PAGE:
Armed with maps and a hunch, archaeologists in Anne Arundel County this year will embark on a hunt near the southern end of the county for a long-gone house outside a tiny Colonial town that vanished more than 300 years ago.
Archaeologists hope to locate what was once the home of Samuel Chew Sr., a planter, merchant and officeholder who lived outside the short-lived tobacco port of Herrington, near what is now the Fairhaven community.
Whatever they can glean from their work will contribute to the sparse knowledge of Herrington and the surrounding community, both of which are swathed in mystery.
"Samuel Chew Sr. was an important historical figure as well as a religious leader," said John Kille, assistant director of the Lost Towns project, the archaeological venture to find evidence of the earliest Colonial settlements in Anne Arundel County.
Chew lived in the area in the mid-1600s. A prominent, wealthy Quaker, possibly by conversion, he held religious meetings in his home, Kille said.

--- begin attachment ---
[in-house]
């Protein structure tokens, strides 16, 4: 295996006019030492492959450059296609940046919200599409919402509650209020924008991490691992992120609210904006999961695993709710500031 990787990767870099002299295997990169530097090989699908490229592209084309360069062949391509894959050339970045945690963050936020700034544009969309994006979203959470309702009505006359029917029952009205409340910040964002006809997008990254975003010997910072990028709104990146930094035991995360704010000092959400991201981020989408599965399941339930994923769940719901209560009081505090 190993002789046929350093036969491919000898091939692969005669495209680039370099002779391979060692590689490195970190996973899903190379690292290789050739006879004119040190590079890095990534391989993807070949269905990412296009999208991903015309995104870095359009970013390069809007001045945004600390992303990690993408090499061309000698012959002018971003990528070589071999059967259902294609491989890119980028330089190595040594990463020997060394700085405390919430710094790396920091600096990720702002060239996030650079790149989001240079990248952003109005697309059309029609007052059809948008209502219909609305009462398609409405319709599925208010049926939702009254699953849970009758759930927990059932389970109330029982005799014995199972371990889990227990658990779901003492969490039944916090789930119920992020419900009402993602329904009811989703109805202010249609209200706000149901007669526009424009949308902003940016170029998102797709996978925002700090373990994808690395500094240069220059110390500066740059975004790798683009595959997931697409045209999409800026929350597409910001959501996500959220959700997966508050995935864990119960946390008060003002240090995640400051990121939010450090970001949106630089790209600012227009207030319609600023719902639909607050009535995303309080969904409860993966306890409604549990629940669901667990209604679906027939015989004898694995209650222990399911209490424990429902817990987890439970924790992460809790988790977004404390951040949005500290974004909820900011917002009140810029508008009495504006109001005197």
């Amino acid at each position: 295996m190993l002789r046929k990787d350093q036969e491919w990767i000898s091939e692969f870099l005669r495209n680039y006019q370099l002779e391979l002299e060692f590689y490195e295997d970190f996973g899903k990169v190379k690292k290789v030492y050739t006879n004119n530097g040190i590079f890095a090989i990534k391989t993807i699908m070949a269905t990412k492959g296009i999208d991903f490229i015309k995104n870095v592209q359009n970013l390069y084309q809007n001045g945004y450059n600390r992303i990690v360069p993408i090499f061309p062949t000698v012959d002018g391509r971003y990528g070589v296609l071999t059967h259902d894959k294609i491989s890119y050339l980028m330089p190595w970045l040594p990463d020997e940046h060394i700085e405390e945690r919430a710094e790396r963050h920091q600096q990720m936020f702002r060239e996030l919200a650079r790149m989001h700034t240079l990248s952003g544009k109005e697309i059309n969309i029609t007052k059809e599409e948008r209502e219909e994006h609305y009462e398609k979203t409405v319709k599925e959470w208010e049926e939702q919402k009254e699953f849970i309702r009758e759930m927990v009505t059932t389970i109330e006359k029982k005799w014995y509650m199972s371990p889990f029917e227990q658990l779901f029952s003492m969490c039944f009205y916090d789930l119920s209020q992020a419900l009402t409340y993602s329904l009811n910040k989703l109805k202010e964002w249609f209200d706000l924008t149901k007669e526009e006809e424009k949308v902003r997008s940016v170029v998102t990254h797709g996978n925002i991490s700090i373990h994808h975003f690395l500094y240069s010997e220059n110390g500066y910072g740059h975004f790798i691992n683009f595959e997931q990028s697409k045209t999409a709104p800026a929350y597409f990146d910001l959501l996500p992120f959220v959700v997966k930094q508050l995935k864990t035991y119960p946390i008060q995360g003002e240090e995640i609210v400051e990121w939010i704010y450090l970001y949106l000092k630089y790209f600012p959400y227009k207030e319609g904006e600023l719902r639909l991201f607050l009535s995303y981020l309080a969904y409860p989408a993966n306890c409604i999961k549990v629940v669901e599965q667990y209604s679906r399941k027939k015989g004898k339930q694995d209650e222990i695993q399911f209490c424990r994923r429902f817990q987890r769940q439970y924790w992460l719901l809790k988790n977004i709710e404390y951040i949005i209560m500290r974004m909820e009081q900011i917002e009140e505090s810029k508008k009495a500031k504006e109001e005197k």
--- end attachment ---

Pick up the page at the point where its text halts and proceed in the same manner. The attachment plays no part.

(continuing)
Nothing is known about his house but this: 100 years after Chew's death, the structure evidently still stood, visible from a distance. It was used, along with his son Samuel Chew Jr.'s nearby home, as markers by incoming trade ships to navigate Herring Bay and Creek.
That has led to a suspicion that it was more substantial than the typical wooden, crate-like homes of the 1600s, which rotted away within a couple decades. Chew's main residence may have been brick, not wood, which would have extended its life.
"It likely was a significant building," Kille said.
County archaeologist Al Luckenbach said the team hopes to find evidence of the home's foundation, which probably has decomposed into nothing more than discolored dirt. However, houses commonly had trash pits, the equivalent of mini-landfills. Excavations into those offer a window into an era, as they may hold food remains, broken utensils and items that outlived their usefulness, he said.
A sizable tobacco plantation - and Chew is likely to have had one - would have had outbuildings such as a kitchen, barns and slave quarters, Luckenbach said.
When the dig, funded in part through a $2,500 grant from the Four Rivers Heritage Area, will take place or how long it will last has yet to be decided, he said.